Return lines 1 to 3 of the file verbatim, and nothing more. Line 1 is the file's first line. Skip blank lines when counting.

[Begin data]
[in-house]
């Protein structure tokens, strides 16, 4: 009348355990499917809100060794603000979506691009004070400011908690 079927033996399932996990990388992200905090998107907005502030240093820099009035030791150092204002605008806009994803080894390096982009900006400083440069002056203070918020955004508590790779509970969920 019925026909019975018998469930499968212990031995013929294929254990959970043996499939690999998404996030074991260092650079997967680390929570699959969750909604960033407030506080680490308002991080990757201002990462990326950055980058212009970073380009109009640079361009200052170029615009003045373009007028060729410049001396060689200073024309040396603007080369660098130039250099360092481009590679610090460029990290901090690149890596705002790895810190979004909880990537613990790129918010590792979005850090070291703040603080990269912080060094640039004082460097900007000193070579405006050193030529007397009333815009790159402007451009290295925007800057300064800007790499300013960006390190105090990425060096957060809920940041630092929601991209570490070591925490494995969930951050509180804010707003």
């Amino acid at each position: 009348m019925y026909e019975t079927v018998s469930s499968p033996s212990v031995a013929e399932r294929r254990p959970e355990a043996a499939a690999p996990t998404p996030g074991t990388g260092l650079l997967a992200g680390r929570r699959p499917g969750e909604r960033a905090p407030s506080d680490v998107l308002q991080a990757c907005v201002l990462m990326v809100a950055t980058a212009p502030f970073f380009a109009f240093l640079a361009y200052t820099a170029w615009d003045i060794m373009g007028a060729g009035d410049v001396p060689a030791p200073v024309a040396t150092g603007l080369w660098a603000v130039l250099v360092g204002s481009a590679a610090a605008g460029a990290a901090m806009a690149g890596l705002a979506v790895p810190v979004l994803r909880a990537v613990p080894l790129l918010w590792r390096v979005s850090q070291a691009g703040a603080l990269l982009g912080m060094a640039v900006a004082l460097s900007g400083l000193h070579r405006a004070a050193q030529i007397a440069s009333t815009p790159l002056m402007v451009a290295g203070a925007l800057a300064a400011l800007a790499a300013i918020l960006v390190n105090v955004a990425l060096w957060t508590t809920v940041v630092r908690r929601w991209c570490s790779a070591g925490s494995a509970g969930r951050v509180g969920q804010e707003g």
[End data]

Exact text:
[in-house]
């Protein structure tokens, strides 16, 4: 009348355990499917809100060794603000979506691009004070400011908690 079927033996399932996990990388992200905090998107907005502030240093820099009035030791150092204002605008806009994803080894390096982009900006400083440069002056203070918020955004508590790779509970969920 019925026909019975018998469930499968212990031995013929294929254990959970043996499939690999998404996030074991260092650079997967680390929570699959969750909604960033407030506080680490308002991080990757201002990462990326950055980058212009970073380009109009640079361009200052170029615009003045373009007028060729410049001396060689200073024309040396603007080369660098130039250099360092481009590679610090460029990290901090690149890596705002790895810190979004909880990537613990790129918010590792979005850090070291703040603080990269912080060094640039004082460097900007000193070579405006050193030529007397009333815009790159402007451009290295925007800057300064800007790499300013960006390190105090990425060096957060809920940041630092929601991209570490070591925490494995969930951050509180804010707003």
């Amino acid at each position: 009348m019925y026909e019975t079927v018998s469930s499968p033996s212990v031995a013929e399932r294929r254990p959970e355990a043996a499939a690999p996990t998404p996030g074991t990388g260092l650079l997967a992200g680390r929570r699959p499917g969750e909604r960033a905090p407030s506080d680490v998107l308002q991080a990757c907005v201002l990462m990326v809100a950055t980058a212009p502030f970073f380009a109009f240093l640079a361009y200052t820099a170029w615009d003045i060794m373009g007028a060729g009035d410049v001396p060689a030791p200073v024309a040396t150092g603007l080369w660098a603000v130039l250099v360092g204002s481009a590679a610090a605008g460029a990290a901090m806009a690149g890596l705002a979506v790895p810190v979004l994803r909880a990537v613990p080894l790129l918010w590792r390096v979005s850090q070291a691009g703040a603080l990269l982009g912080m060094a640039v900006a004082l460097s900007g400083l000193h070579r405006a004070a050193q030529i007397a440069s009333t815009p790159l002056m402007v451009a290295g203070a925007l800057a300064a400011l800007a790499a300013i918020l960006v390190n105090v955004a990425l060096w957060t508590t809920v940041v630092r908690r929601w991209c570490s790779a070591g925490s494995a509970g969930r951050v509180g969920q804010e707003g």